Srinagar, May 16: In Kashmir valley, the student enrolment in government-run-schools have increased by more than 19 percent in the ongoing academic year, reveals official figures.
According to the official figures, there has been an increase in student enrolment of 19.02 percent in government schools across Kashmir region.
The figures reveal that a total of new 1143 dropouts were enrolled by the School Education Department in Kashmir valley followed by 965 Children with Special Needs (CwSN). It also states that 88,738 new admissions were also administered including those 28,295 admissions that migrated from Private Schools and Madras’s to government schools.
It also states that in the recent enrolment drive started by Directorate of School Education Kashmir, the highest number of increase in student-enrolment was recorded in south Kashmir’s Kulgam district and the highest new enrolments was witnessed in frontier district Kupwara.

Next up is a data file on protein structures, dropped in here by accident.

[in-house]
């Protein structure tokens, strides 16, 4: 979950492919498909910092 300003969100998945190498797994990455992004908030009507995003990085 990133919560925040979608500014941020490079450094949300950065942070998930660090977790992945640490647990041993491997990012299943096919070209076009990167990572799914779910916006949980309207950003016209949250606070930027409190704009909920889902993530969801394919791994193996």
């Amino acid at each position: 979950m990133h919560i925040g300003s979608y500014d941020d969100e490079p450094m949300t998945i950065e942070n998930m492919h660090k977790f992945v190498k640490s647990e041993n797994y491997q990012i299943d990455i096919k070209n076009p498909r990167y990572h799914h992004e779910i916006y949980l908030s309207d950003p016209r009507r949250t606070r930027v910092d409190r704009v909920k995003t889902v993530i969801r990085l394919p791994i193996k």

Besides, the department has enrolled the highest number of dropouts from Srinagar district.
According to the official figures, there has been a total increase of 11,817,6 students in addition to the previously existing 62,132,7 students. The region has now a total of 73,950,3 students enrolment in government-run-schools.
The department also said that at least 28,295 students had also migrated from Private Schools and Madras’s to government schools in the admission drive.
Pertinently, The Ministry of Education (MoE) in 2021 had said that in Jammu and Kashmir, the student enrollment has taken a dip of nearly two percent at all levels in the government-run-schools as compared to the previous academic years.
In that project approval board meeting, the MoE has said that the highest dip was witnessed in the elementary and secondary level schools.
“In 2021, the student enrolment at elementary as well as at secondary and higher secondary level has decreased by 0.2 lakh at Primary level, 0.1 lakh at Upper Primary level that resulted in a decrease of 0.34 lakh enrolment at Elementary level,” it reads.